Trying to take specific notes during a Reggie Watts performance is like trying to gather Fall leaves in your hands as they flutter past in the swirling wind. You can write down phrases like, “You can’t land a goose on the tip of a whistle,” or “We can take things and put them back where they were…but that’s not love…that’s replacement,” or “the psychosomatic luxury of modern life,” but ultimately these phrases are just small parts of a much larger context–they are syntactically playful leaves falling en masse. If you try to hold on to any one part too tight it will crumble into bits. And it will become terribly unfunny. Ultimately, it is the effect of the words and phrases washing over the audience, the repetition and transmogrification of ideas through multi-media play that creates the humor and meaning in Reggie Watts and his talented cohorts’ theater.
The crew of actors are strong and have managed to create a quick-paced, boldly disjointed, complicated montage that deals thematically with our solipsistic world of web identities, nostalgia, the humor of sex, corporate and film spoofs, and more. The sketches are not simply satirical but rather gently poking fun at things in order to allow the audience to draw their own conclusions about the subject matter. The subtlety of this kind of humorous theater actually requires that the audience members do a bit of mental work to stay in the game.
The troupe uses the space in the Winningstad theater well, using light to highlight characters or mood, or filling the room with darkness when the attention should be on sound (I could hear but not see the shuffling and squirming in my row during the mock cunnilingus conversation–a brief and delightfully off-putting sound experiment between sketches). The performance is so playful, so full of jerky transitions from sketch to sketch, that I imagine some audience members might start to become disengaged with the performance. But it is precisely at the moment when the audio/visual onslaught seems capable of steamrolling some less attentive audience members right out of their interest for the performance, that Reggie launches into a short story. It is a funny, nostalgic story. Told well and with the flair of a great storyteller.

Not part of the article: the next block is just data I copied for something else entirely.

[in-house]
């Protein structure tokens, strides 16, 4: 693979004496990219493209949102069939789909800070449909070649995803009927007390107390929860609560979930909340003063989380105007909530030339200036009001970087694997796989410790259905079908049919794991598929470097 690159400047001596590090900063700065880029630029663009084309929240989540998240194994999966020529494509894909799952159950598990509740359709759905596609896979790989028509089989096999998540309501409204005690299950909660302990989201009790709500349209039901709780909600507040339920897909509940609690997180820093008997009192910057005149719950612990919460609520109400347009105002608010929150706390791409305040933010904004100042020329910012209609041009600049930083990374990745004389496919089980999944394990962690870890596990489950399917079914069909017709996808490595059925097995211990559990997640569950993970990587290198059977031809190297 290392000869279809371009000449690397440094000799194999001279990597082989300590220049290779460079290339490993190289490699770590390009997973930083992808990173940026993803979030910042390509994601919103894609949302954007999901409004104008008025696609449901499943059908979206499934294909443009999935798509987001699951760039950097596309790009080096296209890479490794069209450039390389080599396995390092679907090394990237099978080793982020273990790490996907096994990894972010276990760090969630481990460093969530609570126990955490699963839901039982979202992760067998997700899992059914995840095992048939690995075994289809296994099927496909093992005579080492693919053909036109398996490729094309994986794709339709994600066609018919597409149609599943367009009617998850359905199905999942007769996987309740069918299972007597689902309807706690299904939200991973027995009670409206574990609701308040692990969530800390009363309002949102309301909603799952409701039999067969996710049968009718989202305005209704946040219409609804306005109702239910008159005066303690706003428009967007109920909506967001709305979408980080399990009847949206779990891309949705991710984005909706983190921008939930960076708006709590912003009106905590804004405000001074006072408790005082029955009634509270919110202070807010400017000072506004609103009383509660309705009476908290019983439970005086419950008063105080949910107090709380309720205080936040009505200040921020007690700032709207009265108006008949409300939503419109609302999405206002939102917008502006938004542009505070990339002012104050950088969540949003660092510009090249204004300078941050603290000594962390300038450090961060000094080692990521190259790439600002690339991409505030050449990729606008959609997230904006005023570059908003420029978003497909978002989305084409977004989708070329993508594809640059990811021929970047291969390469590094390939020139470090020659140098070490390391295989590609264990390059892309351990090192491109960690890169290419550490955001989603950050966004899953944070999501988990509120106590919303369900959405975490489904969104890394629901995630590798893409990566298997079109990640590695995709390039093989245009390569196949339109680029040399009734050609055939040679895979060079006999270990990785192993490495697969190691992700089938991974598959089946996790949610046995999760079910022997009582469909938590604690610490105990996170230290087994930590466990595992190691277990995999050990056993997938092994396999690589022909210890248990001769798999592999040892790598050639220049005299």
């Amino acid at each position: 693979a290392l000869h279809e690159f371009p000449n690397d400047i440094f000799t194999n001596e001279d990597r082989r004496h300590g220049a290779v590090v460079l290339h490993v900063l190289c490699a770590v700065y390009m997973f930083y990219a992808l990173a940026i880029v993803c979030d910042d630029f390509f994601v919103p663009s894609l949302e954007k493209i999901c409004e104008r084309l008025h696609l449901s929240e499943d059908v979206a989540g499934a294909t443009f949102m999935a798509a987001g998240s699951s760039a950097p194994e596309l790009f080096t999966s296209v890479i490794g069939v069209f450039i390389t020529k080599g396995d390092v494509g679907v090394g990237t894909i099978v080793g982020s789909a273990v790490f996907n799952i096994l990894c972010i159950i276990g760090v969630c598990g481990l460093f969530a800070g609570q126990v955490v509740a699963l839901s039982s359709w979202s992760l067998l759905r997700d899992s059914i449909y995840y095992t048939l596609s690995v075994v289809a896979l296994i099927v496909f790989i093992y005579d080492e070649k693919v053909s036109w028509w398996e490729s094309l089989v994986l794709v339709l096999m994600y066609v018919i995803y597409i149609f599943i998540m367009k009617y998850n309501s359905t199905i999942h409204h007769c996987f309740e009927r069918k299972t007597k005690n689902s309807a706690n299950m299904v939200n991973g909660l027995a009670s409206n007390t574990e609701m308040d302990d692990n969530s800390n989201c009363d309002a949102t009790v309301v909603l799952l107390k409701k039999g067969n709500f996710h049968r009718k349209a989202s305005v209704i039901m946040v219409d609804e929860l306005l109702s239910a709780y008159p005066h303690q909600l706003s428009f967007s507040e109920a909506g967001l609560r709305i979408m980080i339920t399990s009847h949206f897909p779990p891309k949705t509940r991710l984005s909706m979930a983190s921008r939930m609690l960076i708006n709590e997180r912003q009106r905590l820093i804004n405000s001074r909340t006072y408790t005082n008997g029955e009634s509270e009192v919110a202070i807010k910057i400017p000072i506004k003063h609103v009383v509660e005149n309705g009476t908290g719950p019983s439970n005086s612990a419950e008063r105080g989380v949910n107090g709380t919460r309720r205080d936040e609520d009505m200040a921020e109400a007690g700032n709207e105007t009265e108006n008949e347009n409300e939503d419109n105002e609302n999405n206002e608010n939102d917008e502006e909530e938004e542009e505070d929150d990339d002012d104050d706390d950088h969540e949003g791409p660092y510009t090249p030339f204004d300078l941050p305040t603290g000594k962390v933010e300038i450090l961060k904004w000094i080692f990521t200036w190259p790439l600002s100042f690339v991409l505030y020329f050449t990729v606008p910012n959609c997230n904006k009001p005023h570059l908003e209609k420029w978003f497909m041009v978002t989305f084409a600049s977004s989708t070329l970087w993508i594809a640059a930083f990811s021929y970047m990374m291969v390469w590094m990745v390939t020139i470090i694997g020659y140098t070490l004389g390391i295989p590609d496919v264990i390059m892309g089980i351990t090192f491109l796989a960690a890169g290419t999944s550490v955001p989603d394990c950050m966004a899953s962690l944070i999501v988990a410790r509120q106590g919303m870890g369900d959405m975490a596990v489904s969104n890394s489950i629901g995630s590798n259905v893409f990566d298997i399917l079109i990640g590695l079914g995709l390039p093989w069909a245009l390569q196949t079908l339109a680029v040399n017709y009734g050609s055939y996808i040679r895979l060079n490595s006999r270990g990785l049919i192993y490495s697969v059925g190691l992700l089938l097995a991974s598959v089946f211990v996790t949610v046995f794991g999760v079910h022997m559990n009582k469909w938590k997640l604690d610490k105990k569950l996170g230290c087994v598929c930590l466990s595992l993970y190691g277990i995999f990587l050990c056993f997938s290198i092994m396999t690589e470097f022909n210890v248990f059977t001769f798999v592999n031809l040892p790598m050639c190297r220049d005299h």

All in all, the performance walks the line between “working” and not. But it does seem like that is all part of the point. The piece is called Transition, after all. The endless stream of surprises tricked me into thinking I might find a pattern and predict what might come next. But time after time I was foiled, belly laughing in my seat. During the song portions, Reggie’s “10-octave” voice reached into new genres and sounds, sweet, soulful or grinding depending on the song. When I emerged from the theater into a pink sky over downtown I began to compute the absurd equation of what I had just experienced (akin to DEEVOLUTION + REVELATION = DEVILATION). As I walked I chuckled at the name “Chatherine” and marveled at the simile that racism is like a statue in a modern art museum surrounded by all different kinds of people on a circular bench assessing and discussing it. “It takes all kinds of people to make racism work,” Reggie’s voice bumped through my head and I had to laugh. Again. In this way, Transition achieved what it set out to do. It is a delightful, funny, provocative, multimedia extravaganza. But not only that. It gives you something to think about.
–Emily Strelow